The harvest festival of Sukkot has passed and the feasting holidays of Thanksgiving and Chanukah approach. Let’s thank our farming and herding ancestors for helping make our civilization possible. And let’s thank our current farmers and ranchers for helping keep it so.
Yes, 10,000-odd years ago in the Fertile Crescent, our forebears began seriously tending plants, taming animals and storing surplus food, and concentrating so many calories in one place that they could feed 10 to 100 times more people per acre than hunter-gatherers could.
When the Hebrews appeared about 6,500 years later, Abraham, Isaac and Jacob, Sarah, Rachel, Rebecca and Leah were born on a planet that supported about 40 million people, and dined on grass-fed, pasture-raised meats, fish, vegetables, fruit, roots and nuts, and few or no grains, legumes, dairy products or salt, and no refined sugar or processed oils.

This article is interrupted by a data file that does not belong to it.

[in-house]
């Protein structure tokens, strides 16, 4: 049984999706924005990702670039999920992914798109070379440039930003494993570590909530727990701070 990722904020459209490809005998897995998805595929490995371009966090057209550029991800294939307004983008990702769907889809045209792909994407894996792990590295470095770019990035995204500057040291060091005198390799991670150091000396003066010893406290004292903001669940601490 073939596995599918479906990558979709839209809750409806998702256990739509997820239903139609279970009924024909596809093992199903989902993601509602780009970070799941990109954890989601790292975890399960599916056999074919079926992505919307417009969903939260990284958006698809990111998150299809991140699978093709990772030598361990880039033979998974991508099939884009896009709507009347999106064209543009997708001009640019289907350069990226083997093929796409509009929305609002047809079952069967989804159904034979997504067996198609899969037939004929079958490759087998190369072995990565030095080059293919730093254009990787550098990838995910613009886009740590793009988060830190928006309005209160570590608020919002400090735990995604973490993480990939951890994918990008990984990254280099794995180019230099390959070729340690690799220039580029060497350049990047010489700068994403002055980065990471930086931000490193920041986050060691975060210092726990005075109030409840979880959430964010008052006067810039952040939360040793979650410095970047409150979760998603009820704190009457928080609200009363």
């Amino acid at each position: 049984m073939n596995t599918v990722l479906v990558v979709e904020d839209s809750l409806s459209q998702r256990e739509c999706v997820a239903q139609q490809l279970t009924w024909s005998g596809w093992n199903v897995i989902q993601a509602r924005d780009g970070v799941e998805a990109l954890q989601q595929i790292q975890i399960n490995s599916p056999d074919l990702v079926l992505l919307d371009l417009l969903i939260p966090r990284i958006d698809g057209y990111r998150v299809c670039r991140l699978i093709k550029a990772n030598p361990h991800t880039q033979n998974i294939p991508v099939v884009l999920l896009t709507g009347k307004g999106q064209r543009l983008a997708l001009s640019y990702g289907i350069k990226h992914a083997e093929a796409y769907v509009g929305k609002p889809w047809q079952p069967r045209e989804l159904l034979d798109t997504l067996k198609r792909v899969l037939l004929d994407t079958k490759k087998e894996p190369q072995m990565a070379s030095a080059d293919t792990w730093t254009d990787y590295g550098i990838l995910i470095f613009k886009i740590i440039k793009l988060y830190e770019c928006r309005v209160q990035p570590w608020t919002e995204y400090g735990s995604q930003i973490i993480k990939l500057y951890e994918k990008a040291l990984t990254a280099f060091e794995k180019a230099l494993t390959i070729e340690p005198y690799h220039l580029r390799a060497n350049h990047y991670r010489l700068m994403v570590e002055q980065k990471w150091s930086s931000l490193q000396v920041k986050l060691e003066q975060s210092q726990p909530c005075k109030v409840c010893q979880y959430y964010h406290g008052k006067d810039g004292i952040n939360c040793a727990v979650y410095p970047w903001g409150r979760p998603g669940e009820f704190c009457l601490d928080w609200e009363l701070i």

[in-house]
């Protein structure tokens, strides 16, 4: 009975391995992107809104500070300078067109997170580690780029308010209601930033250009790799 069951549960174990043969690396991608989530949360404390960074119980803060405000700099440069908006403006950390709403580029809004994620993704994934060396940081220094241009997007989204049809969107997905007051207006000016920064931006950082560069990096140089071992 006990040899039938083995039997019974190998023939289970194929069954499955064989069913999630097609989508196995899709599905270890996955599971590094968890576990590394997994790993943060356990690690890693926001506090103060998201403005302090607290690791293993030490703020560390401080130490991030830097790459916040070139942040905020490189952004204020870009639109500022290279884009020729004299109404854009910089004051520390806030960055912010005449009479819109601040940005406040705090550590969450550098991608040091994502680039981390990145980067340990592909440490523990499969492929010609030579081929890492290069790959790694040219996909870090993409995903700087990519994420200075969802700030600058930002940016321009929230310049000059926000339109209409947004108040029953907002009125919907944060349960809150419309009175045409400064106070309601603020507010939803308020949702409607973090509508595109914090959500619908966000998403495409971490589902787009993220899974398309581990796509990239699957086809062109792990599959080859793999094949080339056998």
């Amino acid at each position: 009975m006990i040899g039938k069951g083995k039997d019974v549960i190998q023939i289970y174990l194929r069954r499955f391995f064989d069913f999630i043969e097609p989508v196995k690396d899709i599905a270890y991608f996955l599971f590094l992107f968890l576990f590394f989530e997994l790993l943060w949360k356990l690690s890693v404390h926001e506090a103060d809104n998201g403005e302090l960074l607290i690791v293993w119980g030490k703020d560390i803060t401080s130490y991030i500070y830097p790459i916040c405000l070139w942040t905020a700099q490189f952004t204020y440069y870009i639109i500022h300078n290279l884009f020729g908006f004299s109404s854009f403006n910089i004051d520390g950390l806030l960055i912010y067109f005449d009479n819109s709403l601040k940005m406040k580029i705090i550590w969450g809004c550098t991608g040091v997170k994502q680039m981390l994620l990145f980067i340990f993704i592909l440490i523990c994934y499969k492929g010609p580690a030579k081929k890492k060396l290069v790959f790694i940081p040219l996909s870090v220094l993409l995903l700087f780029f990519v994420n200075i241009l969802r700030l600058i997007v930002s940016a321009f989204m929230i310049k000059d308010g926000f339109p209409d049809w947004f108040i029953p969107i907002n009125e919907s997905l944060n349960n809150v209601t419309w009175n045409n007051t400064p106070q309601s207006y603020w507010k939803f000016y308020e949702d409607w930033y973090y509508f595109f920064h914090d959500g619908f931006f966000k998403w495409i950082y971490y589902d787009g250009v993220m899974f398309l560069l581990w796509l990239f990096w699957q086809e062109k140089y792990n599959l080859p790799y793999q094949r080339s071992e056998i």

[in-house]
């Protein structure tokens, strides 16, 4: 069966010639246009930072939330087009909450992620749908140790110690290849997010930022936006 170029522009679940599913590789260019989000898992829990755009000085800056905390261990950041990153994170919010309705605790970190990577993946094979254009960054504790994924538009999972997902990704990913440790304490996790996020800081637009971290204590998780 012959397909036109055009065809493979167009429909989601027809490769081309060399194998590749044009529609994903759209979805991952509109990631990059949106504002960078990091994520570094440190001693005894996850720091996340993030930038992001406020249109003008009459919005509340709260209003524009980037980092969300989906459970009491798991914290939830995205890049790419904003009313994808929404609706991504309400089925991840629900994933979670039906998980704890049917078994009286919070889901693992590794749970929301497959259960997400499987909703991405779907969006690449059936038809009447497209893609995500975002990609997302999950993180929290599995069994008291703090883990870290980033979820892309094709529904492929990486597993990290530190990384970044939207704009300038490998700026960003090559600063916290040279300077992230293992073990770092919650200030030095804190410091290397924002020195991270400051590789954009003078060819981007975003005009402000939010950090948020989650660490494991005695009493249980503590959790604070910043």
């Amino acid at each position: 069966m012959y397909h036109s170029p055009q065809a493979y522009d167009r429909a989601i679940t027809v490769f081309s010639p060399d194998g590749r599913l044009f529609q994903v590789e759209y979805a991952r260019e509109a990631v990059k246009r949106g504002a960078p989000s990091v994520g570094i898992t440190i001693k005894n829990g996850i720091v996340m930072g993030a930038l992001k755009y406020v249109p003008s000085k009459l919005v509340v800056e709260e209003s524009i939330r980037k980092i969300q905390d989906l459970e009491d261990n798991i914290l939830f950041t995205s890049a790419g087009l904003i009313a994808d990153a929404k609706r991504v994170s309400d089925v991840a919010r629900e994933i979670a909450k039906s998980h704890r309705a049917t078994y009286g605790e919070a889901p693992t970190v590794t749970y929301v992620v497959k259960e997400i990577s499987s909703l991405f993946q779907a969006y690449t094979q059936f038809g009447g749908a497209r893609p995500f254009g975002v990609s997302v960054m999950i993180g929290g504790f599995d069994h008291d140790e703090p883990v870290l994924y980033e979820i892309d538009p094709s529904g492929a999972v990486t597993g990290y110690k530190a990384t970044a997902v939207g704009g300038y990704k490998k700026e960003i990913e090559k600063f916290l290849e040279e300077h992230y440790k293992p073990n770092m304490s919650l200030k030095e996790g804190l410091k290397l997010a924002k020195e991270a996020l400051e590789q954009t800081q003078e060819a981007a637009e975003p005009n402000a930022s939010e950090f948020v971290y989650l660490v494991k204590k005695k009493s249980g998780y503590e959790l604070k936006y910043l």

Today, we call this “The Caveman Diet.”
Combining farming and herding with hunting and gathering, humans multiplied and congregated in villages, towns and cities; supported artisans, commerce, bureaucracies and standing armies; and built empires (all without fossil-fuel inputs and industrialized methods).
In Israelite times, Egypt was the Western world’s greatest power, and among their fertility and abundance idolatrous deities, Egyptians worshipped Anuket, goddess of the Nile, whose dependable floods irrigated the crops and livestock that fed the empire.
The Hebrews worshipped, saying that if we fear G-d, and follow G-d’s commands, He may keep us alive and give rain in its season, so we may gather grain, wine and oil, grow grass for cattle, eat and be satisfied.
If we do not, G-d will shut up the heavens and we’ll perish (Deut. 6:24 and 11:13-17). You may have heard this in the Shema.